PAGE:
And as for “pay to sell” – I already pay a “Home Supply Charge” of $1.16 per diem to export to the network, which to me is just a rort. Fortunately they call it a “Secure Saver” charge, so it’s all good.

  9. Boambee John


    Did you really expect that the money tree would grow forever? Once they have you by the short and curlies, then they wind the subsidies back, and you are stuck with the sunk cost.

  10. John A

    Tom Bombadil “I am no weather-master, nor is aught that goes on two legs!”
    From Tolkien JRR Lord of The Rings trilogy: I ‘The Fellowship of the Ring’

  11. John Dee

    My neighbour had 6Kw solar installed about 18 months before me – on a partly shaded roof.
    He was seduced by the huge feed-in tariff promised. The setup cost a little shy of $20,000 so cost recovery was a serious issue and a Government promise of any kind ought to always be regarded with suspicion (read disbelief and much mirth).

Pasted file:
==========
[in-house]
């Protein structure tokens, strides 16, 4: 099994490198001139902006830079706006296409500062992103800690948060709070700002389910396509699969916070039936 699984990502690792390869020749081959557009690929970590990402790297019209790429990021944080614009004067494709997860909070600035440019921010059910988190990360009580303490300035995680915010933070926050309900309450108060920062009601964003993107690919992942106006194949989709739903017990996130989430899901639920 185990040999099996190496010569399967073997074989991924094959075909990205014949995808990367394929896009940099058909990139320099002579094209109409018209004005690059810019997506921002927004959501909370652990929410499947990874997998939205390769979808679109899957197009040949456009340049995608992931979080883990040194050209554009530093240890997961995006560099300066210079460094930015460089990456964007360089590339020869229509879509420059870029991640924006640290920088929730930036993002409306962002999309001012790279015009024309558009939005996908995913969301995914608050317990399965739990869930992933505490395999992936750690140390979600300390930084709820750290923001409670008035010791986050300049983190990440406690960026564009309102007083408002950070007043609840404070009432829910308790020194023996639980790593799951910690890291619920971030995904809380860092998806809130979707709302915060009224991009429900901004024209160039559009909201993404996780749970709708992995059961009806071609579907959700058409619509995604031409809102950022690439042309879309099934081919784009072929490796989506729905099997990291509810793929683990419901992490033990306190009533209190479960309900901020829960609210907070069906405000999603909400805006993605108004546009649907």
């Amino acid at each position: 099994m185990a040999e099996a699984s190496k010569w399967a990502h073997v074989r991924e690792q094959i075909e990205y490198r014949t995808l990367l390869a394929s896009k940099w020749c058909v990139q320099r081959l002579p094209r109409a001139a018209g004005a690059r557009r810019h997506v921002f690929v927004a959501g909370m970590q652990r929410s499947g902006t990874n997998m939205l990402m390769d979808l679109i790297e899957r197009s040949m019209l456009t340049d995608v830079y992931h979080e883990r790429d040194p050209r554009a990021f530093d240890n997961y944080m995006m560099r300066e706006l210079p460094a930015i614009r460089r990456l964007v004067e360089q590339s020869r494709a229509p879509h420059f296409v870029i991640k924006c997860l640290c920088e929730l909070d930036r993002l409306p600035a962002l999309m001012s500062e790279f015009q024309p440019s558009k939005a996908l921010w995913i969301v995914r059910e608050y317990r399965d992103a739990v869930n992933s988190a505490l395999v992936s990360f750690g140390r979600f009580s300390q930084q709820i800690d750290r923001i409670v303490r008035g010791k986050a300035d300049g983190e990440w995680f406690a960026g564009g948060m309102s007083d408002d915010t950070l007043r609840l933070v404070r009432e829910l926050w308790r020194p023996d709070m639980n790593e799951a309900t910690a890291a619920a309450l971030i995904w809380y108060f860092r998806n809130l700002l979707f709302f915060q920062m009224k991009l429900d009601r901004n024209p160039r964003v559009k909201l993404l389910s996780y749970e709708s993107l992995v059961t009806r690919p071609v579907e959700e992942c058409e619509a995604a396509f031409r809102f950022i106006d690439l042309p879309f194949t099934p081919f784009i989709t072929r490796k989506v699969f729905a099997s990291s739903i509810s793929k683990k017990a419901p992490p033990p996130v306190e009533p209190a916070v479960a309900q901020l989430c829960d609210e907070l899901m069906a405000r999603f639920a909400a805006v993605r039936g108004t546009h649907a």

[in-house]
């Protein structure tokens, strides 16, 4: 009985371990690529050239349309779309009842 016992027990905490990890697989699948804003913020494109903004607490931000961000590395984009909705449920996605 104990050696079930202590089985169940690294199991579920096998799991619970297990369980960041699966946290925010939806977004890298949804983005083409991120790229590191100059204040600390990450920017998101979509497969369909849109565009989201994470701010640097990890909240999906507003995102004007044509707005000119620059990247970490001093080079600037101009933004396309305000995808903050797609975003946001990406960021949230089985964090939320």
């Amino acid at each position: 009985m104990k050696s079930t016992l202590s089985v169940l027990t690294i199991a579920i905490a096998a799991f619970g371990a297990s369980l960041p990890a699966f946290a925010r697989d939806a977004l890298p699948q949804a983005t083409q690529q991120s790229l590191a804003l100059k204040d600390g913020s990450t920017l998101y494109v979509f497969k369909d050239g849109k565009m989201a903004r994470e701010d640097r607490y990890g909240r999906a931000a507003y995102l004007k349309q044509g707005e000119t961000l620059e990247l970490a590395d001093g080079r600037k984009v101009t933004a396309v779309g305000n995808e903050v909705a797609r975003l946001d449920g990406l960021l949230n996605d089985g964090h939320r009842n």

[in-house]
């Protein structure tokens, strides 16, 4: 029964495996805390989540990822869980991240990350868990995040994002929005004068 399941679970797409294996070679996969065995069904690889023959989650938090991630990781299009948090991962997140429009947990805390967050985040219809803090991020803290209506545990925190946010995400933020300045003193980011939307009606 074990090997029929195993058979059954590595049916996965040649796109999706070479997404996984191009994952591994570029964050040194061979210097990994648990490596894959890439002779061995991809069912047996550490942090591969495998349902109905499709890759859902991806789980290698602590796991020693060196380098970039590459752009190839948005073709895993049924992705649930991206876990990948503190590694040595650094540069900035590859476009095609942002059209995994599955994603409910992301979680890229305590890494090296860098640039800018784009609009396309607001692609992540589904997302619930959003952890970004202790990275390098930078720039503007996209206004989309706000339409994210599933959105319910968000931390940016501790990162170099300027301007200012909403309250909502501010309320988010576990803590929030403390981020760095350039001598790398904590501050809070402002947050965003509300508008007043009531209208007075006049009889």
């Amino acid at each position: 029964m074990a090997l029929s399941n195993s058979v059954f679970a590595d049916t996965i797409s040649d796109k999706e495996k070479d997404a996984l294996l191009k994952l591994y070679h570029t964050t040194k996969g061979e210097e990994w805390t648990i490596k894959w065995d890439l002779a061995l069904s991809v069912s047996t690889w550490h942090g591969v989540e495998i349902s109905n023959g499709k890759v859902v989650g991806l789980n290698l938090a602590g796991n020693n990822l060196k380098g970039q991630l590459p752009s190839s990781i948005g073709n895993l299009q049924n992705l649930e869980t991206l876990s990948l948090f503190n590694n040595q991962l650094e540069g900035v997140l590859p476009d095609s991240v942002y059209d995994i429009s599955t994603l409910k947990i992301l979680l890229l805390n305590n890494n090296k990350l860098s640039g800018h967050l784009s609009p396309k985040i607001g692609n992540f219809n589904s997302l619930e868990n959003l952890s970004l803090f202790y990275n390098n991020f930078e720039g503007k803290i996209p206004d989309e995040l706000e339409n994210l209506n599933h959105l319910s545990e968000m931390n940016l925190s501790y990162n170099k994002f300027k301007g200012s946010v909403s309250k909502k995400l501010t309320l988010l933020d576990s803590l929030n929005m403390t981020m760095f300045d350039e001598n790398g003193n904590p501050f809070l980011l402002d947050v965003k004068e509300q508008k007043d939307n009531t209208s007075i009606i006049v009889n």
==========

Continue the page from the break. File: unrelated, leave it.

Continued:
I bought 6Kw system after the huge feed-in tariffs were reduced dramatically and paid just under $8000.
    My calculations leading to purchase disregarded feed-in tariffs.
    Tariff history in the years since have been 6c / 8c / 17c / 15c currently.
    I ignore supplier bleatings about tariffs and grid instability particularly when they buy from a private solar installation for 6c+ and sell the same electricity back to customers for 29c.
    My intent was to future proof against further large electricity prices and have the ability to use most if not all of the solar output by using cooking, washing appliances during the day and where possible offset the expensive in the roof aircon – which is running right now.
    The unit is paid off (I run a spreadsheet) and my largest bill has been $159 a quarter.
    The home aircon is the determiner – running that without solar support would be ruinous.